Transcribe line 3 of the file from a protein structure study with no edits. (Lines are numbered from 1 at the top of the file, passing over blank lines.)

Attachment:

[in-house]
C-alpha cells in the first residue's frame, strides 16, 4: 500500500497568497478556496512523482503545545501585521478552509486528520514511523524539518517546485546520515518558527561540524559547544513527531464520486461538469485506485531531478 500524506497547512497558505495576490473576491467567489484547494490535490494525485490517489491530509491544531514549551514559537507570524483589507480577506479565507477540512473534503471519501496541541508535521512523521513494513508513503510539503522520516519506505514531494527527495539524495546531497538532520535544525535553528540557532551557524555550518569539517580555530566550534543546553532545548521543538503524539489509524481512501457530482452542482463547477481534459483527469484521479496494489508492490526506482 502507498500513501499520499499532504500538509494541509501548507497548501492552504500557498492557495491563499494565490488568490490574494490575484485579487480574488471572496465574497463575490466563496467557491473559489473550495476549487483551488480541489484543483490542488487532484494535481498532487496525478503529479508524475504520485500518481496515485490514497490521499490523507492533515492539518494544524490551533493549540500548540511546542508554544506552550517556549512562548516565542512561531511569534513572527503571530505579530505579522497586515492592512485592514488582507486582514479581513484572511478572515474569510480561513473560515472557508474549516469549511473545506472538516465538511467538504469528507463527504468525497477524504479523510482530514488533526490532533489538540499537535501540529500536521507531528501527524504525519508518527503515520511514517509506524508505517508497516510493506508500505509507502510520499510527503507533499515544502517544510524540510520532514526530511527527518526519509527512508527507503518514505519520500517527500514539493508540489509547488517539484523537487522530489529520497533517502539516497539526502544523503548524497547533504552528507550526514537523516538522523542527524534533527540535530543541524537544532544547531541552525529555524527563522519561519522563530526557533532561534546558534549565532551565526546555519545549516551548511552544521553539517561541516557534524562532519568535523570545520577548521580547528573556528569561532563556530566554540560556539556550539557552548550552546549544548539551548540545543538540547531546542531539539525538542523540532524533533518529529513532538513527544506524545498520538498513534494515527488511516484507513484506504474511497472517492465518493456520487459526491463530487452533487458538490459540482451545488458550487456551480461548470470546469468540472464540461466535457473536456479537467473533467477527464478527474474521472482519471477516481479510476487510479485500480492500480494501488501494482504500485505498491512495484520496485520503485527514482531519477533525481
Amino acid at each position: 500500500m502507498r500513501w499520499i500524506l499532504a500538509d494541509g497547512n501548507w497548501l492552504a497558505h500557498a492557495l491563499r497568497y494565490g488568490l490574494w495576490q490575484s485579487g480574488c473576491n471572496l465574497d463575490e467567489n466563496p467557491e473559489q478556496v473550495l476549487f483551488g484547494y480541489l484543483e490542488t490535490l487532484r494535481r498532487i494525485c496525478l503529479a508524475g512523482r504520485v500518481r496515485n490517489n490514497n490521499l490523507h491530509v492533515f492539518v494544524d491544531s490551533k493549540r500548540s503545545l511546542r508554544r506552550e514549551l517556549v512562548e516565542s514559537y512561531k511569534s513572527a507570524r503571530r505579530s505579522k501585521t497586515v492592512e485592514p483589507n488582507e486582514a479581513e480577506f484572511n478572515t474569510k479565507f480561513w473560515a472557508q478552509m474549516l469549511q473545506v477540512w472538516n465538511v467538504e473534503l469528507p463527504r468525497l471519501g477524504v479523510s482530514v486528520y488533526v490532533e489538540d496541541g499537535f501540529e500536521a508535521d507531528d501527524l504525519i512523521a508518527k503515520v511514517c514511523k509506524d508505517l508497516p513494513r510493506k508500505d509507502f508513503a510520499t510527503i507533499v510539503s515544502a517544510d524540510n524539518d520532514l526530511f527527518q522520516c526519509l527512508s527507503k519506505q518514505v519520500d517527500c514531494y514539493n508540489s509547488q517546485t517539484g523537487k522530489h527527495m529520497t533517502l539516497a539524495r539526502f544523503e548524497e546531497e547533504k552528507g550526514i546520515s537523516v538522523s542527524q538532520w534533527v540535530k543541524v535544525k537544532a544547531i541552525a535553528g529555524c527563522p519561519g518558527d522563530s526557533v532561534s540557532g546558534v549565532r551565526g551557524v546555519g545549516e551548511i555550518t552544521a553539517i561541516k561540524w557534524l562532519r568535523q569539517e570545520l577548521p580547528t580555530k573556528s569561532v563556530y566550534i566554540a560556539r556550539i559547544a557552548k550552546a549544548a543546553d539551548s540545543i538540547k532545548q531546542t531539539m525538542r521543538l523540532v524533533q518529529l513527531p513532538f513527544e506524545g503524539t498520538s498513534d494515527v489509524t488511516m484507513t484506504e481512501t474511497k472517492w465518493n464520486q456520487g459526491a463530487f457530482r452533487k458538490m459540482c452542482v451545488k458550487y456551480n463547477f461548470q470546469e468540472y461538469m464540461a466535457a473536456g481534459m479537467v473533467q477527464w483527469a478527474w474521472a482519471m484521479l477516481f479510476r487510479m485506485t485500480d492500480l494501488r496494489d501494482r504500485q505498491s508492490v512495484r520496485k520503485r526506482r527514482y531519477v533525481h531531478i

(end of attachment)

Amino acid at each position: 500500500m502507498r500513501w499520499i500524506l499532504a500538509d494541509g497547512n501548507w497548501l492552504a497558505h500557498a492557495l491563499r497568497y494565490g488568490l490574494w495576490q490575484s485579487g480574488c473576491n471572496l465574497d463575490e467567489n466563496p467557491e473559489q478556496v473550495l476549487f483551488g484547494y480541489l484543483e490542488t490535490l487532484r494535481r498532487i494525485c496525478l503529479a508524475g512523482r504520485v500518481r496515485n490517489n490514497n490521499l490523507h491530509v492533515f492539518v494544524d491544531s490551533k493549540r500548540s503545545l511546542r508554544r506552550e514549551l517556549v512562548e516565542s514559537y512561531k511569534s513572527a507570524r503571530r505579530s505579522k501585521t497586515v492592512e485592514p483589507n488582507e486582514a479581513e480577506f484572511n478572515t474569510k479565507f480561513w473560515a472557508q478552509m474549516l469549511q473545506v477540512w472538516n465538511v467538504e473534503l469528507p463527504r468525497l471519501g477524504v479523510s482530514v486528520y488533526v490532533e489538540d496541541g499537535f501540529e500536521a508535521d507531528d501527524l504525519i512523521a508518527k503515520v511514517c514511523k509506524d508505517l508497516p513494513r510493506k508500505d509507502f508513503a510520499t510527503i507533499v510539503s515544502a517544510d524540510n524539518d520532514l526530511f527527518q522520516c526519509l527512508s527507503k519506505q518514505v519520500d517527500c514531494y514539493n508540489s509547488q517546485t517539484g523537487k522530489h527527495m529520497t533517502l539516497a539524495r539526502f544523503e548524497e546531497e547533504k552528507g550526514i546520515s537523516v538522523s542527524q538532520w534533527v540535530k543541524v535544525k537544532a544547531i541552525a535553528g529555524c527563522p519561519g518558527d522563530s526557533v532561534s540557532g546558534v549565532r551565526g551557524v546555519g545549516e551548511i555550518t552544521a553539517i561541516k561540524w557534524l562532519r568535523q569539517e570545520l577548521p580547528t580555530k573556528s569561532v563556530y566550534i566554540a560556539r556550539i559547544a557552548k550552546a549544548a543546553d539551548s540545543i538540547k532545548q531546542t531539539m525538542r521543538l523540532v524533533q518529529l513527531p513532538f513527544e506524545g503524539t498520538s498513534d494515527v489509524t488511516m484507513t484506504e481512501t474511497k472517492w465518493n464520486q456520487g459526491a463530487f457530482r452533487k458538490m459540482c452542482v451545488k458550487y456551480n463547477f461548470q470546469e468540472y461538469m464540461a466535457a473536456g481534459m479537467v473533467q477527464w483527469a478527474w474521472a482519471m484521479l477516481f479510476r487510479m485506485t485500480d492500480l494501488r496494489d501494482r504500485q505498491s508492490v512495484r520496485k520503485r526506482r527514482y531519477v533525481h531531478i